Gratitude is the Greatest Gift

Happyland series author Dan Yaccarino on the gift that keeps on giving. 

The holiday season is upon us, and with all the cooking, decorating, and shopping for our family and friends, there’s one thing we tend to forget (no, it’s the not Brussels sprouts) and it’s probably the most important of all: a sense of gratitude.

Research shows that both children and adults who express gratitude are far happier and more optimistic about their lives and their future. It also shows that kids with a sense of gratitude are far less depressed, jealous, and materialistic. And if that’s not enough, children with a feeling of thankfulness are more engaged in school and are better students–so your kids may just have an inside track on that long road to Harvard after all.

We can talk about being grateful all we want, but what better way to raise grateful children than to be the example yourself? Yes! Be the person you want your kids to be. They learn far more from example than from us jabbering about abstract concepts around the dinner table or walking home from soccer practice. Take everyday opportunities to imbue a sense of gratitude in your kids and they just may be happier adults some day (and you can be one right now!).

Here are a few things to keep in mind to maintain that feeling of thankfulness throughout the holiday season, as well as the rest of the year.


  1. “What do you say?” We’ve all said this to our kids to encourage a “thank you” when someone has done something for them or given something to them. Those two small words may come a bit easier if they hear you say them often enough, for instance when a server has placed your meal in front of you, when someone holds a door open for you when you’re loaded down with a stroller, a dog, and some shopping bags, or when an adult does something as simple as handing you something. Those two little words can go a long way.
  1. Go a little out of the way every day. I live in New York City, so there’s plenty of opportunities to do a little something for someone almost every day. My kids have seen me hoisting strollers and granny carts (yes, we all have them) up and down the stairs in the subway for people. Something as simple as holding a door open, holding the elevator, or carrying a package up a flight of stairs are all small acts of kindness for kids to witness. All of which are almost always reciprocated with a “thanks.” You can even let someone go ahead of you in the grocery store if you have several items, but they only have one or two. I did this recently and the woman I allowed ahead of me bought two chocolates and gave me one. Sweet!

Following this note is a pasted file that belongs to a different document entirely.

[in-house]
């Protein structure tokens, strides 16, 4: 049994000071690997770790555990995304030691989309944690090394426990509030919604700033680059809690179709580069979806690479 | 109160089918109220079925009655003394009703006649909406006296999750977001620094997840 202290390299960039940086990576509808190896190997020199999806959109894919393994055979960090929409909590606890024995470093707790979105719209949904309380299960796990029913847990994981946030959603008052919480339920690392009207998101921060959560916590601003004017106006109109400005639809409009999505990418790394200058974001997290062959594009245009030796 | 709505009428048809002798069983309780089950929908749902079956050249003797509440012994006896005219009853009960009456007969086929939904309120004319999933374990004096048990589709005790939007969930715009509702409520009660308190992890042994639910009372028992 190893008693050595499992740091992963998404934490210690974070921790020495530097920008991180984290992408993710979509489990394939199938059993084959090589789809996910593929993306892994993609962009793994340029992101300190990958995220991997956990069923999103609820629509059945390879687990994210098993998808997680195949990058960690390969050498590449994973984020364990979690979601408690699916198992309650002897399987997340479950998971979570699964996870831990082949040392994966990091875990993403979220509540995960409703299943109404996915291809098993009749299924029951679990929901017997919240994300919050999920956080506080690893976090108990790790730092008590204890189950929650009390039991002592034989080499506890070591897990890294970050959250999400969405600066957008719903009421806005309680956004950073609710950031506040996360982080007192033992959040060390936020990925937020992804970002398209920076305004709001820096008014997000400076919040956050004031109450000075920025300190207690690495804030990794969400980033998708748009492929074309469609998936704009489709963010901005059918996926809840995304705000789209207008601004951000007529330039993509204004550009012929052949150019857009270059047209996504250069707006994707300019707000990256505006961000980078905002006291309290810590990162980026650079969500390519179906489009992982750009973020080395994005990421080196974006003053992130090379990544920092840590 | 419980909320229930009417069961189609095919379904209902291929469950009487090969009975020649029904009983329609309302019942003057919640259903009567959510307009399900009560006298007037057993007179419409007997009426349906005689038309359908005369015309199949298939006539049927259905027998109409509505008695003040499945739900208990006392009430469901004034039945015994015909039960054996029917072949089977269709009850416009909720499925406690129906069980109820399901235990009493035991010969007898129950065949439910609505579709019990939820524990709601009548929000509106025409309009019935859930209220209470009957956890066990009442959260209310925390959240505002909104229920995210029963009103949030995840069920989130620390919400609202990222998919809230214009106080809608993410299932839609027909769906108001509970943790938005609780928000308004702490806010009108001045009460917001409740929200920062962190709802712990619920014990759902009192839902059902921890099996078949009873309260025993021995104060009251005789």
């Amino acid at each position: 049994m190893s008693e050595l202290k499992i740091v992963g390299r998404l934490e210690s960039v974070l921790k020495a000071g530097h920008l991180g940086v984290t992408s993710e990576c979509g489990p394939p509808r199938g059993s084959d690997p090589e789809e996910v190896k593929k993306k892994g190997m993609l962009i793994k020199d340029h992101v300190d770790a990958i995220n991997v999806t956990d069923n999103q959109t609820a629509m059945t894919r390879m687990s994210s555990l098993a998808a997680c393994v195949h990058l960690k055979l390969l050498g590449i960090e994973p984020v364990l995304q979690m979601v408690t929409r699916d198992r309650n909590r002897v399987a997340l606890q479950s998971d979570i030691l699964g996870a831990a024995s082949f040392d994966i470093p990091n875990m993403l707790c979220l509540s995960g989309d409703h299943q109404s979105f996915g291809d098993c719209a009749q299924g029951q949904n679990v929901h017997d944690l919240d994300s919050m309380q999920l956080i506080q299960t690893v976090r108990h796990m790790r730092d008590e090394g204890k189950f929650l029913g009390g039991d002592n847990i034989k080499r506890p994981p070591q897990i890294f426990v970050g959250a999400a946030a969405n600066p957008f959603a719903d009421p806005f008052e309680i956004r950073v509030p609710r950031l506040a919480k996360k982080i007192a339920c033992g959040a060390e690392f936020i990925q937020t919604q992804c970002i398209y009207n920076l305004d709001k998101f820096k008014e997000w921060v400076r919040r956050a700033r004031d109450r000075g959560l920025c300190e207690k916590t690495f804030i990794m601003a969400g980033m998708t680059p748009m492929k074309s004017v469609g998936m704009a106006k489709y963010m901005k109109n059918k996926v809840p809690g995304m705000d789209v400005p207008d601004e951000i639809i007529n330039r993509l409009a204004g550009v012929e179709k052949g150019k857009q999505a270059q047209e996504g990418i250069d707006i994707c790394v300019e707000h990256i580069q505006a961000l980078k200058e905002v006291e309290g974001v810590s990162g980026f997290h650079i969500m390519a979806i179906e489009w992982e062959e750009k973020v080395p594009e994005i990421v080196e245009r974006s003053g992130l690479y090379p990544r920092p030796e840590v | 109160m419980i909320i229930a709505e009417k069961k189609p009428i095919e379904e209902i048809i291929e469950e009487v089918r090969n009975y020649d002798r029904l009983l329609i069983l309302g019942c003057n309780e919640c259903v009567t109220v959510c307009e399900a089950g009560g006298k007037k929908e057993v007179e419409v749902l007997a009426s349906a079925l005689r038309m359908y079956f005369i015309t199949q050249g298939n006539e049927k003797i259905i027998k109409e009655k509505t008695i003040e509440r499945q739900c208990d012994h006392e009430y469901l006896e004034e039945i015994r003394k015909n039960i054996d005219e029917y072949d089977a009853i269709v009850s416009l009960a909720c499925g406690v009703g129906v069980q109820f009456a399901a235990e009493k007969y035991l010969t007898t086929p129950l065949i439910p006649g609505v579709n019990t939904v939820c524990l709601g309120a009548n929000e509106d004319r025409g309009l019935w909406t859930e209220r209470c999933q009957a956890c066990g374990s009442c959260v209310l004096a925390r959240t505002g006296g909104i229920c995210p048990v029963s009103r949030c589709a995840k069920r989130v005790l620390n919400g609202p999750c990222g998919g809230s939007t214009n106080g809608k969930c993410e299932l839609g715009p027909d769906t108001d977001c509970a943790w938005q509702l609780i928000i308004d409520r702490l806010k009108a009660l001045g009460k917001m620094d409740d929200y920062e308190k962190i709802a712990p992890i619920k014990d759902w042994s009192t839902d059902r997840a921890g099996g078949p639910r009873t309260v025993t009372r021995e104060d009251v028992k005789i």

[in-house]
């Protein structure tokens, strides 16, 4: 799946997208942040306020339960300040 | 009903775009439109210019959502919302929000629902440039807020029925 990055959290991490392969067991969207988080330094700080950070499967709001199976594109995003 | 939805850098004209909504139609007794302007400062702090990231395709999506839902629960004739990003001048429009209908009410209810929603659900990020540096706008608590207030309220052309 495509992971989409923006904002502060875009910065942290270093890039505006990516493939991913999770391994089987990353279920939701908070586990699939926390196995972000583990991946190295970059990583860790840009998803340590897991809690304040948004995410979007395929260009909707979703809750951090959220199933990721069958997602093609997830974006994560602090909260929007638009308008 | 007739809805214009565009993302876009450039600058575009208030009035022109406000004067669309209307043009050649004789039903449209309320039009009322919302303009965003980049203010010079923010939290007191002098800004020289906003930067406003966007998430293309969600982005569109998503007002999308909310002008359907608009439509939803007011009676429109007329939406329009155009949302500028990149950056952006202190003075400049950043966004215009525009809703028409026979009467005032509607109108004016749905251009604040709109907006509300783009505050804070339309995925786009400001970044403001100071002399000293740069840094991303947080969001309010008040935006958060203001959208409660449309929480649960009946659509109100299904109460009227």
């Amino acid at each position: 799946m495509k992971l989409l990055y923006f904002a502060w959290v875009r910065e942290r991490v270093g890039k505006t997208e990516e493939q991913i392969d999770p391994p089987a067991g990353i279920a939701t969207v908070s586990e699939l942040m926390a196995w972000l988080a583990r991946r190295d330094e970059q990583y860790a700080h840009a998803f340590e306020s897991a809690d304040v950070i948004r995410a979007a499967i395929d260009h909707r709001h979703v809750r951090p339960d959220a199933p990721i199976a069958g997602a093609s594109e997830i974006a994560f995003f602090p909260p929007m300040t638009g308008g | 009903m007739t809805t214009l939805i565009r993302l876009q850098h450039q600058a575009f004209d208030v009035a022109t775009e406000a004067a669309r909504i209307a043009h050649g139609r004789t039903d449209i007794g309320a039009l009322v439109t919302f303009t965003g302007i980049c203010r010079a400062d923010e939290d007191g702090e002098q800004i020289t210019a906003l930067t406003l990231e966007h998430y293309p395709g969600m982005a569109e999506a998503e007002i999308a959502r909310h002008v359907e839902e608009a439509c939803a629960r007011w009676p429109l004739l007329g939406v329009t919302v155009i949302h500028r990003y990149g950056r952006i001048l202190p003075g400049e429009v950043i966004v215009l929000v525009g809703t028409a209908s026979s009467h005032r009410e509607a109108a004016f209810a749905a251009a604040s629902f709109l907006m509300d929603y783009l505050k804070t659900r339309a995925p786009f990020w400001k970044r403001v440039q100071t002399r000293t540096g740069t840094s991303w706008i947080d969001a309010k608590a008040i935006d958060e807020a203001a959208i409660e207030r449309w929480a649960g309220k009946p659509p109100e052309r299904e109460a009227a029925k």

1. Now go a little farther out of your way. There are always opportunities to volunteer at a soup kitchen, a homeless shelter, or local food drives. I know several families who have worked a few hours of volunteering into their annual holiday traditions.
  1. Count your blessings. Don’t forget how much kids love ritual. Think about asking your kids to name just one thing they’re thankful for every day. It could be around the dinner table, during the before-bedtime bath, or after your nightly book reading—but if you’re like me, do it before you fall asleep halfway through Goodnight, Moon.

These are just a few ways to get the “thank yous” going. Once the dust and wrapping paper settles, you may have planted the seed of gratitude, and by spring, it will blossom.

Have a good and grateful holiday.

Oh, yeah. And don’t forget the Brussels sprouts.

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